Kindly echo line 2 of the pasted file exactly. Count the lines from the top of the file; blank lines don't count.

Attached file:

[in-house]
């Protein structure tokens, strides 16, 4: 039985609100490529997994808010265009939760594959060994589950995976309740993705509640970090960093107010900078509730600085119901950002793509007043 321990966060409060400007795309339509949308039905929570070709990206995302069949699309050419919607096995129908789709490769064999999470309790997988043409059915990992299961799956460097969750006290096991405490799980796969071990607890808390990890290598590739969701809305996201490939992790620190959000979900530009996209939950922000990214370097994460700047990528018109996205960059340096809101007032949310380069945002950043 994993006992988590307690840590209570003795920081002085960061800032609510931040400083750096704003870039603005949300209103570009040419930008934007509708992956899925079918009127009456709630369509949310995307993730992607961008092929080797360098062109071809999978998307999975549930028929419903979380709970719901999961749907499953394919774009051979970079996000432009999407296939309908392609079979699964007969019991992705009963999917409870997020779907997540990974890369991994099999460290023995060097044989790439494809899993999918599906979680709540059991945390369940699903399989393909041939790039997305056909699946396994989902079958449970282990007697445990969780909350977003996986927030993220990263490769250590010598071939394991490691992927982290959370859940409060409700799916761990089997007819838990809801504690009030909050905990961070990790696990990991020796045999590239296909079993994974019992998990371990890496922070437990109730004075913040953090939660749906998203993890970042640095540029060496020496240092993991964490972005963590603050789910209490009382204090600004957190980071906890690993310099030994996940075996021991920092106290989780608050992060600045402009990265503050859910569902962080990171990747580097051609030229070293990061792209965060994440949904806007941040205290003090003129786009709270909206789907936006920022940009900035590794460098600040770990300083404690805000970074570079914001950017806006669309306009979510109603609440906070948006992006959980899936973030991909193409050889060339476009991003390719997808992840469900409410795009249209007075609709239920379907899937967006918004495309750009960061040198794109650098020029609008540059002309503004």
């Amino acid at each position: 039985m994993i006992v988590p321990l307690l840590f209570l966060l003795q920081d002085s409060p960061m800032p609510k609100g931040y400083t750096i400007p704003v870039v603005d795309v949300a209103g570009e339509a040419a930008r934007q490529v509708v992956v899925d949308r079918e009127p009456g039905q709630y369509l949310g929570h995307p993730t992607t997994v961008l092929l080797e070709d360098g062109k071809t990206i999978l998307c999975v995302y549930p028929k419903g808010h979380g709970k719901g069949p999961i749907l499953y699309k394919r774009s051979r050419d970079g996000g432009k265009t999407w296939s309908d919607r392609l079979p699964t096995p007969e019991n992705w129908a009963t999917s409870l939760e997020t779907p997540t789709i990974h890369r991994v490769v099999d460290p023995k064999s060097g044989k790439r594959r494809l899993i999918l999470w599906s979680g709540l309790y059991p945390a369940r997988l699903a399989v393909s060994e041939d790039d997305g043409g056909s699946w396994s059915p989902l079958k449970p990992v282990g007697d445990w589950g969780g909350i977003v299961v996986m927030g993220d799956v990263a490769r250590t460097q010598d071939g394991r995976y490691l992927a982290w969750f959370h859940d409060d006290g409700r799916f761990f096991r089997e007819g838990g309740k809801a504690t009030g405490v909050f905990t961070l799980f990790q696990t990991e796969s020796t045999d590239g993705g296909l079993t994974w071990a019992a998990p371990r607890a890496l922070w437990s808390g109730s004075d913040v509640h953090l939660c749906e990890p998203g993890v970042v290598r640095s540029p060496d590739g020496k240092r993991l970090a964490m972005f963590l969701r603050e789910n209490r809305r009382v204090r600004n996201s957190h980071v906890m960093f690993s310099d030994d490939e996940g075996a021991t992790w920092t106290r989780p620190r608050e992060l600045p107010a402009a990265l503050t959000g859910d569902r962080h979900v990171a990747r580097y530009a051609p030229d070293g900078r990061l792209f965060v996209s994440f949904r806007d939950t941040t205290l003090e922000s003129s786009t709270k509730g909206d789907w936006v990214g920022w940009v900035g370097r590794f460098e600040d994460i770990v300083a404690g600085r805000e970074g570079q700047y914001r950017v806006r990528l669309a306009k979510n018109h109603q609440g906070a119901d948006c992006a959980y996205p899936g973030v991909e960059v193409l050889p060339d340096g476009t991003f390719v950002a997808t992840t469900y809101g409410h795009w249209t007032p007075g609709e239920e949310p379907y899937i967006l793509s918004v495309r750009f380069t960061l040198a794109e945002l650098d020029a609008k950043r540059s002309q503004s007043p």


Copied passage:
């Protein structure tokens, strides 16, 4: 039985609100490529997994808010265009939760594959060994589950995976309740993705509640970090960093107010900078509730600085119901950002793509007043 321990966060409060400007795309339509949308039905929570070709990206995302069949699309050419919607096995129908789709490769064999999470309790997988043409059915990992299961799956460097969750006290096991405490799980796969071990607890808390990890290598590739969701809305996201490939992790620190959000979900530009996209939950922000990214370097994460700047990528018109996205960059340096809101007032949310380069945002950043 994993006992988590307690840590209570003795920081002085960061800032609510931040400083750096704003870039603005949300209103570009040419930008934007509708992956899925079918009127009456709630369509949310995307993730992607961008092929080797360098062109071809999978998307999975549930028929419903979380709970719901999961749907499953394919774009051979970079996000432009999407296939309908392609079979699964007969019991992705009963999917409870997020779907997540990974890369991994099999460290023995060097044989790439494809899993999918599906979680709540059991945390369940699903399989393909041939790039997305056909699946396994989902079958449970282990007697445990969780909350977003996986927030993220990263490769250590010598071939394991490691992927982290959370859940409060409700799916761990089997007819838990809801504690009030909050905990961070990790696990990991020796045999590239296909079993994974019992998990371990890496922070437990109730004075913040953090939660749906998203993890970042640095540029060496020496240092993991964490972005963590603050789910209490009382204090600004957190980071906890690993310099030994996940075996021991920092106290989780608050992060600045402009990265503050859910569902962080990171990747580097051609030229070293990061792209965060994440949904806007941040205290003090003129786009709270909206789907936006920022940009900035590794460098600040770990300083404690805000970074570079914001950017806006669309306009979510109603609440906070948006992006959980899936973030991909193409050889060339476009991003390719997808992840469900409410795009249209007075609709239920379907899937967006918004495309750009960061040198794109650098020029609008540059002309503004």